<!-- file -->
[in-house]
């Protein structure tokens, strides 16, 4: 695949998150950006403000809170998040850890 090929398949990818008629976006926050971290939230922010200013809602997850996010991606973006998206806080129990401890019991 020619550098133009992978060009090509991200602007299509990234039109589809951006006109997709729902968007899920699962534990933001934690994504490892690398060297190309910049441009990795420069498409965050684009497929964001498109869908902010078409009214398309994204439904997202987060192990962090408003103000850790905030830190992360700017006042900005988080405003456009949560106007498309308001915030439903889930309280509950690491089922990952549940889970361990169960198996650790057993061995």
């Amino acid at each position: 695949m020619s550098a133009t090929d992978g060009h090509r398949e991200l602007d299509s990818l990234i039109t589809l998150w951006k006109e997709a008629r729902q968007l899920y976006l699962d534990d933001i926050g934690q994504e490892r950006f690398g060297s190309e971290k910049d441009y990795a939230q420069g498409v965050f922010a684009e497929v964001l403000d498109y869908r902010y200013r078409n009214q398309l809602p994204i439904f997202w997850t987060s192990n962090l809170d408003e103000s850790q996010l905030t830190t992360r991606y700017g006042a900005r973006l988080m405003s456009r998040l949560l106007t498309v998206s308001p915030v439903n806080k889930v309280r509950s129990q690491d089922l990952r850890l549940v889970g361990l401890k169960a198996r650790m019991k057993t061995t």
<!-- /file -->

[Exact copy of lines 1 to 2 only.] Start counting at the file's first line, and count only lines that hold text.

[in-house]
């Protein structure tokens, strides 16, 4: 695949998150950006403000809170998040850890 090929398949990818008629976006926050971290939230922010200013809602997850996010991606973006998206806080129990401890019991 020619550098133009992978060009090509991200602007299509990234039109589809951006006109997709729902968007899920699962534990933001934690994504490892690398060297190309910049441009990795420069498409965050684009497929964001498109869908902010078409009214398309994204439904997202987060192990962090408003103000850790905030830190992360700017006042900005988080405003456009949560106007498309308001915030439903889930309280509950690491089922990952549940889970361990169960198996650790057993061995």